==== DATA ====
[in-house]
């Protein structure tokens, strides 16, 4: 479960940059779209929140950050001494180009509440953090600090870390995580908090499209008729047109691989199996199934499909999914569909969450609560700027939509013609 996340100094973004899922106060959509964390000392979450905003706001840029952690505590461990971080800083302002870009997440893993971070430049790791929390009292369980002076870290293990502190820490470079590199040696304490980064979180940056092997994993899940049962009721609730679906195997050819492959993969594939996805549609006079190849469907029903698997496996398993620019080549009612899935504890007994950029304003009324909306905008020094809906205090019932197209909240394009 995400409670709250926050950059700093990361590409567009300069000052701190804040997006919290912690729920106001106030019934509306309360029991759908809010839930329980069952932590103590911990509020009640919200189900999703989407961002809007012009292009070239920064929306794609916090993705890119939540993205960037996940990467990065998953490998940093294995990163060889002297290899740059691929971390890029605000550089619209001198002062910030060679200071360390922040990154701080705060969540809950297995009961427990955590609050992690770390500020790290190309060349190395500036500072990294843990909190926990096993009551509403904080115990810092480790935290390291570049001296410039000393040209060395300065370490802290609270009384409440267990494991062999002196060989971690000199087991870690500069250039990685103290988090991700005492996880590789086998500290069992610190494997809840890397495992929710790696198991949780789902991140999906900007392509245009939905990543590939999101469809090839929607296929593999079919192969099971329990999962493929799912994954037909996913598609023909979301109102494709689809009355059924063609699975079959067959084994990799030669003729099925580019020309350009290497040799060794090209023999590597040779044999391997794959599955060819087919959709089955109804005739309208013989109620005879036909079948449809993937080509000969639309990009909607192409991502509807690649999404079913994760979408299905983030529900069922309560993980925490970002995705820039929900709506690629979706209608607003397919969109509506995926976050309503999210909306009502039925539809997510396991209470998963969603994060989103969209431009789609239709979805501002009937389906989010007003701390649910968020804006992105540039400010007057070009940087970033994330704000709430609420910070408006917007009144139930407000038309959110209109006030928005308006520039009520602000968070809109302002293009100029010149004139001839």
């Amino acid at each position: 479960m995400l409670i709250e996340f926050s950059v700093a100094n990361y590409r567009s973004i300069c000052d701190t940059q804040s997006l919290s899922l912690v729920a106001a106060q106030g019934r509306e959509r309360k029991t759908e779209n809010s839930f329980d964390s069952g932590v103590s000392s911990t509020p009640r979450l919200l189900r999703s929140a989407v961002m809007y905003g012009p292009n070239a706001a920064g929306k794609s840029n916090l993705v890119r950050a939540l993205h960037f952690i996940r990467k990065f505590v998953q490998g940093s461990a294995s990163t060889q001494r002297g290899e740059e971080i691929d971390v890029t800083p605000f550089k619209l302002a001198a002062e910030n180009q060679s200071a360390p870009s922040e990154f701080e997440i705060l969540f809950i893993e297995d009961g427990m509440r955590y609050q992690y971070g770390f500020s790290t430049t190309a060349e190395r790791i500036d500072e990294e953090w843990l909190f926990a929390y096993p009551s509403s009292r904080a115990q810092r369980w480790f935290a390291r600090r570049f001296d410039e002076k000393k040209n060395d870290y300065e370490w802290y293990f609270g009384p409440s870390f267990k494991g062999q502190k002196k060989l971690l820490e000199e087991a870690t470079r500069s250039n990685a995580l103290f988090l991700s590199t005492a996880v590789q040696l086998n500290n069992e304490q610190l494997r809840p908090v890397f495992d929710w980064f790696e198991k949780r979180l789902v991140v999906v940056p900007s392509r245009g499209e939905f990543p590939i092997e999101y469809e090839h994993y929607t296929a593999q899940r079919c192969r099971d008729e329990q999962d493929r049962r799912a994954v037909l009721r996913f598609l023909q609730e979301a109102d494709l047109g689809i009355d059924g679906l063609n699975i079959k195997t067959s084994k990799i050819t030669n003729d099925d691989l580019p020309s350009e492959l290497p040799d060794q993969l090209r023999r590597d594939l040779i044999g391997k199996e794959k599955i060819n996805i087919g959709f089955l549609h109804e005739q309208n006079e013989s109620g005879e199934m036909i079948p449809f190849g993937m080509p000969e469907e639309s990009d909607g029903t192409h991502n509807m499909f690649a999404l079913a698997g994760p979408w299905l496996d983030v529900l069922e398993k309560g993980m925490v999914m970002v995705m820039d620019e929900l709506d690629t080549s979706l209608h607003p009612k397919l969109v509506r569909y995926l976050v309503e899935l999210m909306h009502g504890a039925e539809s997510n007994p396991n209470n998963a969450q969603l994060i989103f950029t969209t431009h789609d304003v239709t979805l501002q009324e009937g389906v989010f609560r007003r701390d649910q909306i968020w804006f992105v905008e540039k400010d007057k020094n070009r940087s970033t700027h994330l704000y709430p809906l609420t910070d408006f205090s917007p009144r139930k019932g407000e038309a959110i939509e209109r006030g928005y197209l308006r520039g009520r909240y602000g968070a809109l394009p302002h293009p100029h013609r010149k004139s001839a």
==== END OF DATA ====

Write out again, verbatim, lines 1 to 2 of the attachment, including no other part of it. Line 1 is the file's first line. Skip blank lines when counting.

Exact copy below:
[in-house]
């Protein structure tokens, strides 16, 4: 479960940059779209929140950050001494180009509440953090600090870390995580908090499209008729047109691989199996199934499909999914569909969450609560700027939509013609 996340100094973004899922106060959509964390000392979450905003706001840029952690505590461990971080800083302002870009997440893993971070430049790791929390009292369980002076870290293990502190820490470079590199040696304490980064979180940056092997994993899940049962009721609730679906195997050819492959993969594939996805549609006079190849469907029903698997496996398993620019080549009612899935504890007994950029304003009324909306905008020094809906205090019932197209909240394009 995400409670709250926050950059700093990361590409567009300069000052701190804040997006919290912690729920106001106030019934509306309360029991759908809010839930329980069952932590103590911990509020009640919200189900999703989407961002809007012009292009070239920064929306794609916090993705890119939540993205960037996940990467990065998953490998940093294995990163060889002297290899740059691929971390890029605000550089619209001198002062910030060679200071360390922040990154701080705060969540809950297995009961427990955590609050992690770390500020790290190309060349190395500036500072990294843990909190926990096993009551509403904080115990810092480790935290390291570049001296410039000393040209060395300065370490802290609270009384409440267990494991062999002196060989971690000199087991870690500069250039990685103290988090991700005492996880590789086998500290069992610190494997809840890397495992929710790696198991949780789902991140999906900007392509245009939905990543590939999101469809090839929607296929593999079919192969099971329990999962493929799912994954037909996913598609023909979301109102494709689809009355059924063609699975079959067959084994990799030669003729099925580019020309350009290497040799060794090209023999590597040779044999391997794959599955060819087919959709089955109804005739309208013989109620005879036909079948449809993937080509000969639309990009909607192409991502509807690649999404079913994760979408299905983030529900069922309560993980925490970002995705820039929900709506690629979706209608607003397919969109509506995926976050309503999210909306009502039925539809997510396991209470998963969603994060989103969209431009789609239709979805501002009937389906989010007003701390649910968020804006992105540039400010007057070009940087970033994330704000709430609420910070408006917007009144139930407000038309959110209109006030928005308006520039009520602000968070809109302002293009100029010149004139001839």